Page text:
Jeffrey Langhout graduated from Auburn University in 1986 with a bachelor’s degree industrial engineering. He also holds a bachelor’s degree in engineering management and a master’s degree in engineering, both from the University of Alabama at Huntsville. As director of the U.S. Army Combat Capabilities Development Command Aviation & Missile Center (AvMC) at Redstone Arsenal, the Huntsville native leads more than 11,000 engineers, scientists and researchers — the largest engineering workforce in the state — delivering advanced technologies as required by the Army’s strategic priorities and support to its Cross-Functional Teams. Under Langhout’s direction, AvMC is responsible for delivering collaborative and innovative aviation and missile capabilities for responsive and cost-effective research, development and life cycle engineering solutions. He has spent his exemplary 35-year engineering career refining processes by which the U.S. Army maintains its stark combat vehicle superiority on the world’s military stage.
Langhout supported the Army’s Aviation program at Redstone Arsenal, helping to save millions of taxpayer dollars and countless lives while chief engineer for the Chinook Helicopter program. He also led the entire research and development efforts for the Army’s Ground Vehicle Systems Center, as well as fleet sustainment engineering for all U.S. Army ground vehicles and fleets from more than 60 allied nations. He is the only engineer in Army history to have led both engineering and research and development programs for two development centers.
In 2004, Langhout was awarded the Department of the Army Civilian Service Achievement Medal for noteworthy achievements, one of the department’s highest awards. In 2006, he received the bronze Order of St. Michael’s Award, issued by the Army Aviation Society of American for significant and long-lasting contributions to the Army Aviation community. In 2011, he was a finalist for the Association of the United States Army’s Civilian of the Year Award. Additionally, his efforts toward securing millions in congressionally directed funding for Auburn University and the University of Alabama at Birmingham have helped establish Alabama as hub of additive manufacturing research.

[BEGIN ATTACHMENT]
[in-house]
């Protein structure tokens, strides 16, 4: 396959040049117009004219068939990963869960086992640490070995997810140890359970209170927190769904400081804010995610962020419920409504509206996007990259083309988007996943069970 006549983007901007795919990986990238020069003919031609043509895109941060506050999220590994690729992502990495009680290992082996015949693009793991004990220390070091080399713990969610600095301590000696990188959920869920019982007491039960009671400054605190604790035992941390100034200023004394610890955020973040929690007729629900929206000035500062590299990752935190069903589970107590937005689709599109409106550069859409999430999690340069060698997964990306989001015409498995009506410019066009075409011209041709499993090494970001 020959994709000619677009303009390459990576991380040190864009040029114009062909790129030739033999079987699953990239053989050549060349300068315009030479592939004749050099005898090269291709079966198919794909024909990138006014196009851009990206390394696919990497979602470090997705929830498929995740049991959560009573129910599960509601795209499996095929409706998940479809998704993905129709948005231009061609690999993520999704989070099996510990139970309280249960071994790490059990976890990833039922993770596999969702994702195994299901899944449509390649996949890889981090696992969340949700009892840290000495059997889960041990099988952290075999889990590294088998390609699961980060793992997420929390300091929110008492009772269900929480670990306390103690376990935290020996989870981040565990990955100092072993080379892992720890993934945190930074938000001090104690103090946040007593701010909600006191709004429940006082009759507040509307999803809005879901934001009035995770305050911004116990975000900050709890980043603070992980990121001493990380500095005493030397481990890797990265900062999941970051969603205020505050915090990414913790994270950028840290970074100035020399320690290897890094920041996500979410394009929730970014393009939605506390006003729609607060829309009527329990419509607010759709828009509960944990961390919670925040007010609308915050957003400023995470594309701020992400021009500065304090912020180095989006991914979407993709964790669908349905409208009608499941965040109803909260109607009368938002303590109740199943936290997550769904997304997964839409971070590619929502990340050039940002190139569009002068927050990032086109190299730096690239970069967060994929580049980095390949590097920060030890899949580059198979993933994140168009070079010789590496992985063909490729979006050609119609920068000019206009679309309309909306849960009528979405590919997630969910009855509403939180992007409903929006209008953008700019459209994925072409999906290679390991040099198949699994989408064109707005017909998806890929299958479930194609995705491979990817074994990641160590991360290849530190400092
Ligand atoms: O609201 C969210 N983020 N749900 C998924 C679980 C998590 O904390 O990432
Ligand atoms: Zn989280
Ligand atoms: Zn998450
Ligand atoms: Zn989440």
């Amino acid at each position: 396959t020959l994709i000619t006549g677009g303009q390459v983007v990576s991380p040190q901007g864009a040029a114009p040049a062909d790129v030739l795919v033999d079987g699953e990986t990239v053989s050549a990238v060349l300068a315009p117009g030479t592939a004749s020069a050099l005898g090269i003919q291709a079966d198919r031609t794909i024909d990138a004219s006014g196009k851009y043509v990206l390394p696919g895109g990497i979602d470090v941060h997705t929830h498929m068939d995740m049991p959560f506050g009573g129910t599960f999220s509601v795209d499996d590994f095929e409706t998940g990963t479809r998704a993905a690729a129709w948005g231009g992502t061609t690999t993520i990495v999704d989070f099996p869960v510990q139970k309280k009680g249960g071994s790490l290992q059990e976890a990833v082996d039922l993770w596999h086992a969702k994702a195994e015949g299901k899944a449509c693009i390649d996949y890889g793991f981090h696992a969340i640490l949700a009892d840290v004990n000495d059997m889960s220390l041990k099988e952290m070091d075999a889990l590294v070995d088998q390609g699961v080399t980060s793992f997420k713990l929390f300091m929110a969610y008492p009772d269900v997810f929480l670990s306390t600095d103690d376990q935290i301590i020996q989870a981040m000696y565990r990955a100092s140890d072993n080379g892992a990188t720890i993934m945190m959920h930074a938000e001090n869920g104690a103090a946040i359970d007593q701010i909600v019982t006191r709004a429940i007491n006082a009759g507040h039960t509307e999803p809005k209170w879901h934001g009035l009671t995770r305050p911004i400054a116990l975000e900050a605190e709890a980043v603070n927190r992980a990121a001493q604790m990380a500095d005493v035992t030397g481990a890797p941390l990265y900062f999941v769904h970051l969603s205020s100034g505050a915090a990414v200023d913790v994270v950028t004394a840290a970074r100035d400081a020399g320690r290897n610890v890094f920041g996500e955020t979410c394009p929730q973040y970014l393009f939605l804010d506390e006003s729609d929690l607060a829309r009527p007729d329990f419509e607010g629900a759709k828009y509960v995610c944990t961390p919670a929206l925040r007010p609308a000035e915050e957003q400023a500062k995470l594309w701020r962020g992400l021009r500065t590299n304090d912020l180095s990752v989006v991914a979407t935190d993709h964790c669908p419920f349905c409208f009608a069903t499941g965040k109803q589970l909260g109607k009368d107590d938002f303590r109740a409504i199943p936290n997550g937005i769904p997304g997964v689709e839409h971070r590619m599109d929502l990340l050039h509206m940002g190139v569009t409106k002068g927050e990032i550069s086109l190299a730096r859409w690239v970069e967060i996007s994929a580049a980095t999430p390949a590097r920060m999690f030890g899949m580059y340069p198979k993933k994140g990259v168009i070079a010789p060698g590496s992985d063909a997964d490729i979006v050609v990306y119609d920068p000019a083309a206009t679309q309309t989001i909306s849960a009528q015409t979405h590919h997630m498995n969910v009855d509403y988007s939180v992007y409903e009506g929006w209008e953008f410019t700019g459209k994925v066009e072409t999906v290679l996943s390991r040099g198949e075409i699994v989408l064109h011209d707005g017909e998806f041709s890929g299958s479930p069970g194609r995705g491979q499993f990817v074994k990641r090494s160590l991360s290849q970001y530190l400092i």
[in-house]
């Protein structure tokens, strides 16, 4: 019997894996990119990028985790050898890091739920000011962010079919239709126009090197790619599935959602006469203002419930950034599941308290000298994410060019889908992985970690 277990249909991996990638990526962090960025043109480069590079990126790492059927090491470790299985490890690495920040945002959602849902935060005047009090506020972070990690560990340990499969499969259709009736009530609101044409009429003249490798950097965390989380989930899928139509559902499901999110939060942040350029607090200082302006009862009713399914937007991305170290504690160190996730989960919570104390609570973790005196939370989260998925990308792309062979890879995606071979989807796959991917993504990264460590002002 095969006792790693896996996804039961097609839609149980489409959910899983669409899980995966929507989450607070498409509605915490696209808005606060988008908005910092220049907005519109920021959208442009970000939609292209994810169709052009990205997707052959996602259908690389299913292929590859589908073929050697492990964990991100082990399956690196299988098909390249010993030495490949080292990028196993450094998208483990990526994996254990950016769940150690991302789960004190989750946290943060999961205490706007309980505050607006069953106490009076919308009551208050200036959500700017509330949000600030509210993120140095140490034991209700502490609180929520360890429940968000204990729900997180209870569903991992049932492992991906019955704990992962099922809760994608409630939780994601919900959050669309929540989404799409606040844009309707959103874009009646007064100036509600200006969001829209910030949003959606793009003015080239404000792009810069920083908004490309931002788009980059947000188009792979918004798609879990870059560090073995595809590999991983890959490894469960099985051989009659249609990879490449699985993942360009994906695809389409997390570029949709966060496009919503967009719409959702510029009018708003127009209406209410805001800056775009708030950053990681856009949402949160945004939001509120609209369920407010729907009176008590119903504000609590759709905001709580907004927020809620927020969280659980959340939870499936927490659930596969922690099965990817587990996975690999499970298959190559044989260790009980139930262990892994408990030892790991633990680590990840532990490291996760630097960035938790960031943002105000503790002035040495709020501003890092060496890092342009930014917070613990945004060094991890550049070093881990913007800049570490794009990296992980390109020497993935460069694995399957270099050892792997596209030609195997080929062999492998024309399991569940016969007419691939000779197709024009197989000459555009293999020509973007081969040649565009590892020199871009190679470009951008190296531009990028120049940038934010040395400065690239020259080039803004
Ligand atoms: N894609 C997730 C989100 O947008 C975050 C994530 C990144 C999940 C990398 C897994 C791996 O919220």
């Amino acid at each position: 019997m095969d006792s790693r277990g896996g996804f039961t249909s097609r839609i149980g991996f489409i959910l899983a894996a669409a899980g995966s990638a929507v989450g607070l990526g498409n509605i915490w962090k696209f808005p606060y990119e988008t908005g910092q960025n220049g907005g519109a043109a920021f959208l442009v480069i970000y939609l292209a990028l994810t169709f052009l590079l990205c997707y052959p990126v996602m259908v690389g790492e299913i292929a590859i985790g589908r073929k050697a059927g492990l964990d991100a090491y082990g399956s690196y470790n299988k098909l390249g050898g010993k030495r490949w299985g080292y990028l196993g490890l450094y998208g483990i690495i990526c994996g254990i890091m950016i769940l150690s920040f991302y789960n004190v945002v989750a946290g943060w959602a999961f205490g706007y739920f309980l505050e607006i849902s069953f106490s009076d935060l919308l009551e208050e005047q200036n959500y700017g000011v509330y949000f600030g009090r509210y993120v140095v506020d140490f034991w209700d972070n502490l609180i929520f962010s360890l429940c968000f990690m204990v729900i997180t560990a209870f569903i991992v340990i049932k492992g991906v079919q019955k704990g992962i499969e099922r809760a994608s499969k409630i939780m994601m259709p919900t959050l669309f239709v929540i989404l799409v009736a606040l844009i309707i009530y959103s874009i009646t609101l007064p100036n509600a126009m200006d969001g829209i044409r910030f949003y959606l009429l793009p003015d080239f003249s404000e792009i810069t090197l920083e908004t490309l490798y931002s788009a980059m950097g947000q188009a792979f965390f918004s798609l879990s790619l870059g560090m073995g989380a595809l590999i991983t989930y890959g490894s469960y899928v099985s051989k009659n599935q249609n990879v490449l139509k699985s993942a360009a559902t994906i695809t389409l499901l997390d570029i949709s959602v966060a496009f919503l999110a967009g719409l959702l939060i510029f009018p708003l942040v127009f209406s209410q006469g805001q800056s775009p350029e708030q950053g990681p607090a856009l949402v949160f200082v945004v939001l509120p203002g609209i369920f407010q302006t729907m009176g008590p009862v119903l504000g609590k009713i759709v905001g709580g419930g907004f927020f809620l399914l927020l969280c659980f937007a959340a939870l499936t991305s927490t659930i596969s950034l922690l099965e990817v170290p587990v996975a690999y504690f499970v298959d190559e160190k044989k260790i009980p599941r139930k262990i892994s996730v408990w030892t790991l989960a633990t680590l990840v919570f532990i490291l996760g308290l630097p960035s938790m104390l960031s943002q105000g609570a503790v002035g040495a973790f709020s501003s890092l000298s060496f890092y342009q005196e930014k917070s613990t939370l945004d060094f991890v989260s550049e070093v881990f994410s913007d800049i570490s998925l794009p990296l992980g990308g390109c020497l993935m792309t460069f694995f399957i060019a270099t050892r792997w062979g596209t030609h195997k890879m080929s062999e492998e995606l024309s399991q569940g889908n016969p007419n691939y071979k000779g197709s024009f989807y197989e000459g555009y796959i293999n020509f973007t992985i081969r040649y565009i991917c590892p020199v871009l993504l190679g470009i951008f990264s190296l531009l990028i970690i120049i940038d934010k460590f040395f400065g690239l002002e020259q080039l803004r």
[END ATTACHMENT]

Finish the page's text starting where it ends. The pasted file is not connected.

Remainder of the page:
Steve Swinson graduated from Auburn University in 1981 with a bachelor’s degree in mechanical engineering. He began his career at Auburn University as an HVA engineer for Facilities Management, working on projects such as the university’s first chilled water plant, installing a new steam system on campus, renovating engineering’s Wilmore Laboratories and Ross Hall, constructing the chemistry and business buildings, raising the upper decks on Jordan-Hare Stadium, constructing of Plainsman Park at Samford Stadium, renovating all the campus dorms and installing air conditioning in Beard-Eaves Memorial Coliseum. Swinson later served as president of Trigen Energy Corporation’s Western Region; president of Midwest Mechanical Contractors’ Central Division; founder and president of The Sapphire Consulting Group; principal of Index Capital, chief financial officer and president of Cleveland Brothers Construction Company before ascending to his role as president and CEO of Thermal Energy Corporation (TECO), a not-for-profit district energy company serving thermal energy to the Texas Medical Center (TMC) — the world’s largest medical center — located in Houston.
Swinson played a key leadership role in the development and implementation of TECO’s master plan, including the integration of combined heat and power and securing $369 million in funding for phase 1 implementation, which installed an 8.8 million-gallon thermal energy storage tank, the first 45 MW combustion turbine and HRSG unit, a new chiller building with 32,000 tons of additional chilling capacity, an additional support facility and additional campus thermal energy distribution systems. The completion of this project made TECO the largest chilled water district energy system in North America.
In addition to his Auburn education, Steve also holds an MBA from Northwestern University’s Kellogg School of Management. He is a staunch advocate for higher education, and a dedicated supporter of engineering education in the state of Alabama. He and his brother, Mike, established the Dr. and Mrs. Frank Swinson Family Endowed Scholarship in the Auburn University Samuel Ginn College of Engineering, which has provided financial support to students for many years. He also supports the college’s unrestricted fund and the Department of Mechanical Engineering.
The State of Alabama Engineering Hall of Fame was chartered by the governor in 1987 to honor those individuals, corporations and projects associated with the state that have brought credit to the engineering profession. A total of 186 engineers, 44 projects and 32 firms have been recognized by the hall. These inductees span from border to border, across all industries, and personify the impact engineering has played on the economy, quality of life and standard of living for the people of Alabama.
The Hall of Fame is overseen by engineering colleges and schools at Auburn University, Alabama A&M University, the University of Alabama at Tuscaloosa, Tuskegee University, the University of Alabama at Birmingham, the University of Alabama in Huntsville and the University of South Alabama.